Toasting Government’s Good Ideas From 2010
Despite this year's bitter politics, the government found some new ways to encourage nonpartisan innovation and transparency.
There have been a lot of bad ideas from government officials this past year, knee-jerk responses to national crises or hotheaded proposals that cooled in the wake of the midterm elections. There was Louisiana Gov. Bobby Jindal's ferocious embrace of sand berms, the man-made islands designed to protect his state from the Gulf oil spill that wound up wasting millions of dollars and invaluable time.
There was the sudden rallying cry to rewrite the 14th Amendment, the Virginia attorney general's witch hunt of academic research, and that dubious scheme to spend stimulus money on stimulus road signs.
But some quietly good — and nonpartisan — ideas have also been reshaping Washington over the past year in ways that will resonate beyond 2010, impacting both how policy is made and who gets to influence it. Here are a few ideas worth toasting:
1. Prizes. Government has elevated the art of crowd-sourcing cheap policy solutions — from bureaucrats and the general public alike — through contests. In trying to tap what the President calls the nation's "distributed intelligence," the White House admits it's following the private sector, which according to a recent study debuted more than 60 $100,000-plus prize competitions between 2000 and 2007.
The new America COMPETES Act, passed by Congress Dec. 21, grants every government agency broad authority to dangle prizes for the best new technologies, ideas and innovations. Meanwhile, the House GOP has deployed its own contest this year to engage citizens in the project of trying to cut wasteful government spending. There's no prize money involved in this one, but the weekly winner of "YouCut" has his or her idea brought to an up-or-down vote in the U.S. House of Representatives.
2. Labels. Government agencies have found all kinds of ways over the past year to spur beneficial outcomes without heavy-handed rules and regulations, simply by tweaking the labels that appear on everything from new cars to recyclable goods to food. Give people better information, and maybe they'll make better decisions — a principle on which liberals and conservatives can agree (and for which behavioral economists should be heavily credited). As an added bonus, label-tweaking is both politically more palatable and cheaper to implement than, say, raising taxes on gas-guzzling cars, or imposing fat restrictions on fast food.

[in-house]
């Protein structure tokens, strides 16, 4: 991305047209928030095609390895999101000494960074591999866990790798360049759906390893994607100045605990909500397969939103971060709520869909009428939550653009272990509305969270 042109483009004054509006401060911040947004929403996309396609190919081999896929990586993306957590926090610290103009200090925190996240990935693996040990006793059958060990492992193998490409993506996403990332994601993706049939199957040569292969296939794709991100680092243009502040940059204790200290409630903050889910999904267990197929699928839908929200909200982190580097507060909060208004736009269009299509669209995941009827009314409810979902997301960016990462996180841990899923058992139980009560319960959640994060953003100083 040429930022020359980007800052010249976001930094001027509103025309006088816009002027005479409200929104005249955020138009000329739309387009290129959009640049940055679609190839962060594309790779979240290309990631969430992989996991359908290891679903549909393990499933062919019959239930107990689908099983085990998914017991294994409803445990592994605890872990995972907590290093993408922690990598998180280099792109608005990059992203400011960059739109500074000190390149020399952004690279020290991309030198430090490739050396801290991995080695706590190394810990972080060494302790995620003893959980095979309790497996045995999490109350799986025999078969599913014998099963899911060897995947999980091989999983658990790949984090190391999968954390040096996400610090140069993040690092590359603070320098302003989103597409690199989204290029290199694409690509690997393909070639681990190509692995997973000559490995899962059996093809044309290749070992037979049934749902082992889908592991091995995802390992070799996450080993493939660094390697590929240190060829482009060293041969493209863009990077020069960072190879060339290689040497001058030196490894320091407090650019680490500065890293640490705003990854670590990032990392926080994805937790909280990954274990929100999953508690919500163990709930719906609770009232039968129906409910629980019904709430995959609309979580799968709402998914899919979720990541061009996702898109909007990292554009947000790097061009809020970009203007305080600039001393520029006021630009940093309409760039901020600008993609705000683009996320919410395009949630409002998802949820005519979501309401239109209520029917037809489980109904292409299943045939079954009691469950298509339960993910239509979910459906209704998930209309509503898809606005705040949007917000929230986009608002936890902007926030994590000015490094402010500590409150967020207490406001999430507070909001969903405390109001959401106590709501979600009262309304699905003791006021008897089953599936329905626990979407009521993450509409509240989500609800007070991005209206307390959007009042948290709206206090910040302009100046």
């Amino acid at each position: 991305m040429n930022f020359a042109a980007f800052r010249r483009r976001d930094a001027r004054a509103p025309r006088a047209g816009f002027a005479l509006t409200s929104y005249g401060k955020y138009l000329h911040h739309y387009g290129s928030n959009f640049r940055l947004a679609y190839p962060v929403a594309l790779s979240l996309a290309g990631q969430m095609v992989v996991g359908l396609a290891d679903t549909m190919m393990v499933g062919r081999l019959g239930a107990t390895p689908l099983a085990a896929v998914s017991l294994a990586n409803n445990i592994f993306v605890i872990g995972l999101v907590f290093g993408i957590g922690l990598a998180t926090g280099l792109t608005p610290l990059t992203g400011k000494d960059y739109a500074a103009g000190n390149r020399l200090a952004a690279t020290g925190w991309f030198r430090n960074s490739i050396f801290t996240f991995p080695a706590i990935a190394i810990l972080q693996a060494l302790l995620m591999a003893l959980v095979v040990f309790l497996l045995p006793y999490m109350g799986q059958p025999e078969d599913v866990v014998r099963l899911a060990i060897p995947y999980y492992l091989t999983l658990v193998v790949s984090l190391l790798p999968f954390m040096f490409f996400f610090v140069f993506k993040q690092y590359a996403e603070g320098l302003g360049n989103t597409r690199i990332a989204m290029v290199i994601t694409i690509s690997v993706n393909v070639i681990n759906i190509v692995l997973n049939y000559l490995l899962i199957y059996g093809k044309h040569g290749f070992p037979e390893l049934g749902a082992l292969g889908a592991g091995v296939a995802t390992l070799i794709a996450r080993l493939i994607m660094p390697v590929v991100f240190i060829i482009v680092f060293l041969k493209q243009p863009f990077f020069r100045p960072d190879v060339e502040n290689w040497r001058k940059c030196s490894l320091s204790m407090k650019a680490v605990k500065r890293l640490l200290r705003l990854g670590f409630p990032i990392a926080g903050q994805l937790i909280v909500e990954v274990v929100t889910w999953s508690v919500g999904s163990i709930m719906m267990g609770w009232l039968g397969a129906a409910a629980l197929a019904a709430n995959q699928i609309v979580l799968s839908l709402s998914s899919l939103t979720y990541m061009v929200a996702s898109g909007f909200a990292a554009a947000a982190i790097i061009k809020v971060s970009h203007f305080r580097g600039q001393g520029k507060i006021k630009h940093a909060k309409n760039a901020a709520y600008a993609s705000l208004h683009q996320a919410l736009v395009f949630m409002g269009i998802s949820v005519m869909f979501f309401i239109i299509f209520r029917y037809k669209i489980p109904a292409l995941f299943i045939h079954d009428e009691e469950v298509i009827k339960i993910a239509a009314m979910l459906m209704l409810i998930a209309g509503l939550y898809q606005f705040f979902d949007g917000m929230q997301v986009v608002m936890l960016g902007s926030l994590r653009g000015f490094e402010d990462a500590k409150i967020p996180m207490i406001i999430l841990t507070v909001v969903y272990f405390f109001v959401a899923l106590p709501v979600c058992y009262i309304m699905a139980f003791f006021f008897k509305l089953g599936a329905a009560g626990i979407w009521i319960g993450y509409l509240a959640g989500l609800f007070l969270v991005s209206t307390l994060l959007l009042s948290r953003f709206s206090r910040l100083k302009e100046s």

One report this year from the Institute of Medicine and Food and Drug Administration, for example, concluded that Americans could improve their diets if front-of-package food labels at the grocery store were simplified to focus on consumers' greatest concerns — saturated fat, transfats and sodium.
3. Logs. As government attempts to grow more transparent, a slew of logs that have never been readily accessible to the public have come online this past year. The Obama administration began releasing White House visitor logs. The government now publishes the names and dollar figures for subcontracting companies that do work on the taxpayer dime. And the EPA has opened up to scientists and concerned citizens a searchable, downloadable database of 30 years of toxicity testing results on hazardous chemicals.
4. Twitter. Elected officials have made themselves more accessible (and vulnerable?) on Twitter this past year, while the growing field of social media research has made tracking political misinformation campaigns on Twitter possible. In a testament to the power of both politicians who love to tweet and the network's anonymous denizens, an analysis by Wired found that political candidates with the most Twitter followers won a majority of gubernatorial races this fall. Less famous tweeters have also, this past year, found their way into the Library of Congress.
5. No-brainers. Comedy Central's Rally to Restore Sanity and/or Fear on the National Mall this fall shook up Washington, although it wasn't entirely clear to what end. But there's no doubting that comedian Jon Stewart is largely responsible for the 11th-hour passage this month of a bill to fund health care for 9/11 emergency responders — or, as Stewart put it while advocating for the little-known legislation on his show, the "Least-We-Can-Do-No-Brainer Act of 2010." Whether Americans share Stewart's politics (and even if he insists he has none), there's something to be said for such an outsider successfully injecting reason into the U.S. Capitol.